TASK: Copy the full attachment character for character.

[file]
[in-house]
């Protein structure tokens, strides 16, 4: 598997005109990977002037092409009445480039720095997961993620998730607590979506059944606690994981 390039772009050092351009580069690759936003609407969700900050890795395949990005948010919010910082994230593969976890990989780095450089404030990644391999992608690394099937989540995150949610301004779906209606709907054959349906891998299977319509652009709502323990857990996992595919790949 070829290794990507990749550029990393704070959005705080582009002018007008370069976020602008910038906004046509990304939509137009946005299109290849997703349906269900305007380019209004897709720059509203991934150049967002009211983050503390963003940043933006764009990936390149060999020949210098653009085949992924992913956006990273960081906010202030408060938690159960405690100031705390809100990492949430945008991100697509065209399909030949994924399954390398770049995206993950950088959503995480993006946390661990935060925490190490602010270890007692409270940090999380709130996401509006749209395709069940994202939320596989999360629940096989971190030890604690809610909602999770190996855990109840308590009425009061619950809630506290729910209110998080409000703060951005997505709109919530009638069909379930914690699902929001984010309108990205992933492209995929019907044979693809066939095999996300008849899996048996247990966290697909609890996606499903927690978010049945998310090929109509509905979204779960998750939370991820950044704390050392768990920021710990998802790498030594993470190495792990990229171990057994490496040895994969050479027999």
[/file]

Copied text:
[in-house]
């Protein structure tokens, strides 16, 4: 598997005109990977002037092409009445480039720095997961993620998730607590979506059944606690994981 390039772009050092351009580069690759936003609407969700900050890795395949990005948010919010910082994230593969976890990989780095450089404030990644391999992608690394099937989540995150949610301004779906209606709907054959349906891998299977319509652009709502323990857990996992595919790949 070829290794990507990749550029990393704070959005705080582009002018007008370069976020602008910038906004046509990304939509137009946005299109290849997703349906269900305007380019209004897709720059509203991934150049967002009211983050503390963003940043933006764009990936390149060999020949210098653009085949992924992913956006990273960081906010202030408060938690159960405690100031705390809100990492949430945008991100697509065209399909030949994924399954390398770049995206993950950088959503995480993006946390661990935060925490190490602010270890007692409270940090999380709130996401509006749209395709069940994202939320596989999360629940096989971190030890604690809610909602999770190996855990109840308590009425009061619950809630506290729910209110998080409000703060951005997505709109919530009638069909379930914690699902929001984010309108990205992933492209995929019907044979693809066939095999996300008849899996048996247990966290697909609890996606499903927690978010049945998310090929109509509905979204779960998750939370991820950044704390050392768990920021710990998802790498030594993470190495792990990229171990057994490496040895994969050479027999």